Missouri Bill Proposes Joining UIDDA

Missouri may become the latest state to adopt the Uniform Interstate Depositions and Discovery Act (UIDDA), which makes filing and executing out-of-state subpoenas less expensive and more efficient for all concerned parties. 

A bill introduced in Missouri’s 2020 legislative session marks the initial step toward joining UIDDA, although HB 2570 was not heard by the Judiciary Committee after its referral in May of 2020. 

Should the bill be reintroduced in the 2021 legislative session and eventually adopted by the state, it would provide a means for “foreign” or out-of-state subpoenas to be recognized by Missouri courts, and make it easier for out-of-state legal counsel to obtain necessary discoverable materials or personal testimony. 

What Is UIDDA?

The UIDDA was originally enacted in 2007 under The Uniform Law Commission. While several states adopted the UIDDA shortly after its creation, other states have maintained independent procedures for out-of-state subpoenas, or only adopted some of the measures proposed by the UIDDA. However, as more and more states adopt UIDDA, it is likely that Missouri will eventually follow suit within the next few years. 

How Does the UIDDA Help Streamline Legal Proceedings?

Here’s how the UIDDA streamlines the judicial process between states: under this act, individuals from one state do not need to hire additional legal counsel in a different state in order to issue a subpoena for discovery. For example, a person in Maryland does not need to hire a lawyer practicing in Kentucky in order to serve a subpoena in Kentucky. 

Instead, litigants can send the original subpoena issued in their state to the court clerk of the secondary state. The clerk will then reissue the subpoena in the secondary state, ensuring that the new subpoena maintains the same terms and information as the original document.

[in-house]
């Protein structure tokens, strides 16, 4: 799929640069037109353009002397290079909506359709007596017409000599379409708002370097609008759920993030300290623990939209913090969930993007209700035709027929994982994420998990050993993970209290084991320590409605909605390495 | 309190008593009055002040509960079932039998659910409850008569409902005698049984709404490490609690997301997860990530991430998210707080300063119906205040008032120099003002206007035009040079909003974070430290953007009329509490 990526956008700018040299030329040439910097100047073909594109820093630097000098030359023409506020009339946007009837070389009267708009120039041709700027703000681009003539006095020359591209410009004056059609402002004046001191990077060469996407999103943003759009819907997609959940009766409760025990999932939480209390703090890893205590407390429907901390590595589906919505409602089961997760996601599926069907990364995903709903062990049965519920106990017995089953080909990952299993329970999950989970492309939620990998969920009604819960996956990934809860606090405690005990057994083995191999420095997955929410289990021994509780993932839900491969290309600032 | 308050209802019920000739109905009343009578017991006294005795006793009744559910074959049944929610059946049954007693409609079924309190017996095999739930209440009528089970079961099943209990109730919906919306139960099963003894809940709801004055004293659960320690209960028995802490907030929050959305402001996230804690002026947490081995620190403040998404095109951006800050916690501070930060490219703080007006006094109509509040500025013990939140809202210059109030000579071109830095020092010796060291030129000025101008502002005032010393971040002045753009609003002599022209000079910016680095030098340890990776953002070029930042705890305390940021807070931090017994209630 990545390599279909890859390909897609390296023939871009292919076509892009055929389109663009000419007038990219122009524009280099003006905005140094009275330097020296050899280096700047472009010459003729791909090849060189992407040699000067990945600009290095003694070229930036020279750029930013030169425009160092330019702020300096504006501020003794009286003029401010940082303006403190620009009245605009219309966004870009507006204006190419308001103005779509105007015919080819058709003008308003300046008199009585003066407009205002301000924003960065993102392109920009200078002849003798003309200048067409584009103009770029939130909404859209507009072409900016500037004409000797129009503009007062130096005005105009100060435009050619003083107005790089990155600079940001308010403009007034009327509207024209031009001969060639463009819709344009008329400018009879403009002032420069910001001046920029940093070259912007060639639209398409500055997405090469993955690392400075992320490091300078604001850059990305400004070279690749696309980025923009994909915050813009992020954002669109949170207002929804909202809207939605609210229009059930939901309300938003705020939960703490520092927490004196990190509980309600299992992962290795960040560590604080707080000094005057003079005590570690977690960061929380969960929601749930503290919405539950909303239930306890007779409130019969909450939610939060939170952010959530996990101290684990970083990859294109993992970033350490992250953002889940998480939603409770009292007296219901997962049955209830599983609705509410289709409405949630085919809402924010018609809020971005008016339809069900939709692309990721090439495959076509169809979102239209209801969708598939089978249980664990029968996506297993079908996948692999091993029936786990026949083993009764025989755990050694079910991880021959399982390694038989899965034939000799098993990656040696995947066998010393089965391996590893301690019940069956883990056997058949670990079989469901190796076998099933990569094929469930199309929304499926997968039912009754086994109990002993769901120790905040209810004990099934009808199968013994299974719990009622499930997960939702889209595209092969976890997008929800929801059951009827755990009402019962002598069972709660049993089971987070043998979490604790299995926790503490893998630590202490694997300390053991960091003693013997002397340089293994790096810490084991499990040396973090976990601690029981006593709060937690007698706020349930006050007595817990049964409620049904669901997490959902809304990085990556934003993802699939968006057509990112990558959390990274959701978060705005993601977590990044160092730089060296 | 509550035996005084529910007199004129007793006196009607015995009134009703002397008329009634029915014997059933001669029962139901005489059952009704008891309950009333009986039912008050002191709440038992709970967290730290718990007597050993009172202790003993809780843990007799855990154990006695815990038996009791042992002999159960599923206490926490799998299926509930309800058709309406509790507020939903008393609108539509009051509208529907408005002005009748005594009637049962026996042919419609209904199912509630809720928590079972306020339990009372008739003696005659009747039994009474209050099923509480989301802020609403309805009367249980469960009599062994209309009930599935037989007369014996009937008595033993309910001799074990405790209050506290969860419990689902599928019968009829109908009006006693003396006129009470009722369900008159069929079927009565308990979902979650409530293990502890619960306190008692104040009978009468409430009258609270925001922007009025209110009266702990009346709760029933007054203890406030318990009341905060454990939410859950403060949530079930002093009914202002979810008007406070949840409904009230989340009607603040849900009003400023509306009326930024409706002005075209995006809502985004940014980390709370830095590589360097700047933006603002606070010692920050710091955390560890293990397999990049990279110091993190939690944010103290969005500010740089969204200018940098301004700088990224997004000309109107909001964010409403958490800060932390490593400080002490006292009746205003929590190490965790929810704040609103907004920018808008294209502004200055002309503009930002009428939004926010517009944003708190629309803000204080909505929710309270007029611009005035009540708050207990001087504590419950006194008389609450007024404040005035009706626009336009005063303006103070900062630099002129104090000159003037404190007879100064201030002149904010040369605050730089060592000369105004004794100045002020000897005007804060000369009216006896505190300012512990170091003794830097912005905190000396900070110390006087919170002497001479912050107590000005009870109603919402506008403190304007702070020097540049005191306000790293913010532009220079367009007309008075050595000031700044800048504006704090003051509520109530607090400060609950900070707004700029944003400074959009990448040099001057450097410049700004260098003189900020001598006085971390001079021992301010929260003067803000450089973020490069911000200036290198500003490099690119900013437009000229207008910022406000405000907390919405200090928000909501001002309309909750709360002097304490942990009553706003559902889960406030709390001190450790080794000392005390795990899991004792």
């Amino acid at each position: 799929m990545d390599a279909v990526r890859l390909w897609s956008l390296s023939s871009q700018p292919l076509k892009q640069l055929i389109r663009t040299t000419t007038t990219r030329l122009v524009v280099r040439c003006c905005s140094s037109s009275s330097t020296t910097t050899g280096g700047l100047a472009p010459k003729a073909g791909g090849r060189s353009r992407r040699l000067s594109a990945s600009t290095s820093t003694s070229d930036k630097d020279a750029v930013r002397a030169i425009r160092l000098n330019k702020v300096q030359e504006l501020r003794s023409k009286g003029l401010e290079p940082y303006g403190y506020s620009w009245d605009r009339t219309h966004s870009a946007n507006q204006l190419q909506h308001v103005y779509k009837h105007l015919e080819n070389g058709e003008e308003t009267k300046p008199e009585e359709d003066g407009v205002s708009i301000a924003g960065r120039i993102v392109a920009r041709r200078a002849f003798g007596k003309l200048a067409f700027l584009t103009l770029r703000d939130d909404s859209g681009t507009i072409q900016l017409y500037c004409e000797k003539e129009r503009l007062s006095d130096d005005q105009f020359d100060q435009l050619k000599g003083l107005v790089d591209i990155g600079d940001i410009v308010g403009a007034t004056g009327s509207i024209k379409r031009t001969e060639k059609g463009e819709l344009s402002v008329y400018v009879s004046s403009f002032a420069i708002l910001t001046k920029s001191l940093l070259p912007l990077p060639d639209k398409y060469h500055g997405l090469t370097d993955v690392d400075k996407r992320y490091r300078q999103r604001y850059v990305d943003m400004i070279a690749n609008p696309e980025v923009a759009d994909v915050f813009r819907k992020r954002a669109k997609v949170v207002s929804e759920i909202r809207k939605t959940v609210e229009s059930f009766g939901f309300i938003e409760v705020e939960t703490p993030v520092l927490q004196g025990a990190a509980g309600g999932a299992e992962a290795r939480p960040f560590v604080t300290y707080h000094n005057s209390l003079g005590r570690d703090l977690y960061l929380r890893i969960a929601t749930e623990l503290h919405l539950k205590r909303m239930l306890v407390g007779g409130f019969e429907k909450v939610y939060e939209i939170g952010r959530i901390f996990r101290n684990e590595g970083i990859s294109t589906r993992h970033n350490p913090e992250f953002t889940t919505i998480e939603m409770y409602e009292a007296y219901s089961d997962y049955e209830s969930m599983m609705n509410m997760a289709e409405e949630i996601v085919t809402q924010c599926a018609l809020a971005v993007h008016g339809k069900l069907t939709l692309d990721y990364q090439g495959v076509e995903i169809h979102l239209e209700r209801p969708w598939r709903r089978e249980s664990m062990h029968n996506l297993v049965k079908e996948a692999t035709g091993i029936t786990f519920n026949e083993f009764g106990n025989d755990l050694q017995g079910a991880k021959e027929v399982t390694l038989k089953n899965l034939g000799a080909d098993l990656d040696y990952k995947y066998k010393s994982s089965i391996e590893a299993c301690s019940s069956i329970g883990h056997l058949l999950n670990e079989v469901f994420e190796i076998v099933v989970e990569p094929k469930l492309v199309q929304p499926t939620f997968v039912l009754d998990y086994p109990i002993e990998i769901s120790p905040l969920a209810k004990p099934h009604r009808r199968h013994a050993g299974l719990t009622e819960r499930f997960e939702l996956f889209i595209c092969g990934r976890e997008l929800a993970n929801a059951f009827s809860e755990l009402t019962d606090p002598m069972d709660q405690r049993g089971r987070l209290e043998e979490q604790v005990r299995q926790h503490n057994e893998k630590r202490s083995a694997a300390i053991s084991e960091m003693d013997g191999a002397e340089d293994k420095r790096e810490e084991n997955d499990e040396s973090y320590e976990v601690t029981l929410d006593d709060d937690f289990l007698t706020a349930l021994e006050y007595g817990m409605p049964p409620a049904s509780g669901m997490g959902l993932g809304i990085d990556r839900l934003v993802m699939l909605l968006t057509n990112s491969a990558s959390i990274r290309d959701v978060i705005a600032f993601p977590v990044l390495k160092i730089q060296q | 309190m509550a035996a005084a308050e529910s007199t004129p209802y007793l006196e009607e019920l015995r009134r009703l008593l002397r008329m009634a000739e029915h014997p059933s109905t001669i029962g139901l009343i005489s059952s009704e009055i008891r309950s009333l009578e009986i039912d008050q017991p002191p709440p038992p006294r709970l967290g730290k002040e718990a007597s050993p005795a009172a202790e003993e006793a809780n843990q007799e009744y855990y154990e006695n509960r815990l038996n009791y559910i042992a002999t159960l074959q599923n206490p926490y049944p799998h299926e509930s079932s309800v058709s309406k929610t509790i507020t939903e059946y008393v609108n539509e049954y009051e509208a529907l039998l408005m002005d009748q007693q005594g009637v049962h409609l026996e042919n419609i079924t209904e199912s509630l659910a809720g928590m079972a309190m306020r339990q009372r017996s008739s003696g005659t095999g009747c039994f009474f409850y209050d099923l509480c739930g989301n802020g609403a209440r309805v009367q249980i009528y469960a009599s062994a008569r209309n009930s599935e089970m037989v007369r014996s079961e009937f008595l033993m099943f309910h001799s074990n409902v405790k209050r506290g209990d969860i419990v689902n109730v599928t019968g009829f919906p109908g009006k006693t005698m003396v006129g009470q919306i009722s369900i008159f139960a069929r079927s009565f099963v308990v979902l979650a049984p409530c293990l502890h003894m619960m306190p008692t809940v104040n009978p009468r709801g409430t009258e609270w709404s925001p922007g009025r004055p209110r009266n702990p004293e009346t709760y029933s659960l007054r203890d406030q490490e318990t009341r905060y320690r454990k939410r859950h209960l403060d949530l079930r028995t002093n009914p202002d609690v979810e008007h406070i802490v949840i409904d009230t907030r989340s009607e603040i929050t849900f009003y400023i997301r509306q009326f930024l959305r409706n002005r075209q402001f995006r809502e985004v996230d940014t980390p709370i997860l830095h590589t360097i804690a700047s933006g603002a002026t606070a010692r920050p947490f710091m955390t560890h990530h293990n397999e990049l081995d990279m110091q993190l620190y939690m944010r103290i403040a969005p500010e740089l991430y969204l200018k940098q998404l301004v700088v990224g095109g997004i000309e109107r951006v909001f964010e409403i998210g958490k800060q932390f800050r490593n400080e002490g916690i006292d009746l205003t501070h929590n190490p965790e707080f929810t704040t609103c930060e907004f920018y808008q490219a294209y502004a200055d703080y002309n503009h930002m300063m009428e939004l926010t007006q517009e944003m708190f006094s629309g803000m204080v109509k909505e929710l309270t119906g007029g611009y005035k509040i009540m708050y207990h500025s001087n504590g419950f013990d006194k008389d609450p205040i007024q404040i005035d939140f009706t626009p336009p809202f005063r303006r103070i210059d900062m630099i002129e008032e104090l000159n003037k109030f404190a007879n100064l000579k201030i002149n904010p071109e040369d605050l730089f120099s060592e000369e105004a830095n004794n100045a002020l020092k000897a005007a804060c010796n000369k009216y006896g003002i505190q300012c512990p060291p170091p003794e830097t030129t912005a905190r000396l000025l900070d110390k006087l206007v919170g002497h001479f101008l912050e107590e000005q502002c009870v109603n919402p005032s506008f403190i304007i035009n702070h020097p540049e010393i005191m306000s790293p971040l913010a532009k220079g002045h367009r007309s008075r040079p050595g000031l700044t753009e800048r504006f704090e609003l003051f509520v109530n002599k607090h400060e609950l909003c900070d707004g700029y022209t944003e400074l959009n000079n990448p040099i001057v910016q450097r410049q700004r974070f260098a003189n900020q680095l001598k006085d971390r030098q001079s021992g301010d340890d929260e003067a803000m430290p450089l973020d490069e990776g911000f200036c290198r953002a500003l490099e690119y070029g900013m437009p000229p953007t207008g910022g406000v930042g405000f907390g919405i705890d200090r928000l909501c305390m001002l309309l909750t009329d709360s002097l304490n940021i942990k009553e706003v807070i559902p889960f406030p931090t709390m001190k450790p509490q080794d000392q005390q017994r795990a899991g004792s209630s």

It is important to note that the new subpoena cannot violate any of the laws and ordinances of the secondary state, and legal counsel will need to be familiar with the laws of said state when issuing the original subpoena. But once the new subpoena is issued, it carries the same legal power as one that originated in the state. 

This expedites the legal process significantly, since it does not require the filing of letters rogatory—an official request to the court which can often take weeks or months to process. It also prevents potentially prohibitive judicial oversight, as well as the cost of hiring additional counsel. 

Missouri and the UIDDA

HB 2570 reiterated the guidelines for adopting the UIDDA, noting that while a state clerk could issue a foreign subpoena within the state, the mandates of the new subpoena were required to comply with all the Missouri Supreme Court rules of civil procedure, and could not violate any existing laws or statutes within the state.

Additionally, any foreign subpoena re-issued in the state of Missouri would need to incorporate the original terms used in the foreign subpoena, and contain all the names, addresses, and telephone numbers of all counsel of record involved in the case, as well as those of any party not represented by counsel. This ensured that each party maintained their right to due process regardless of their state of residence.

For more information regarding out-of-state subpoenas or interstate process of service, you can visit this post on our blog, or contact us directly. In most situations, you don’t necessarily need to hire more legal assistance, you just need the right professional for the situation. 

Contact us today to see how DGR Legal can expedite your legal proceedings in any state.

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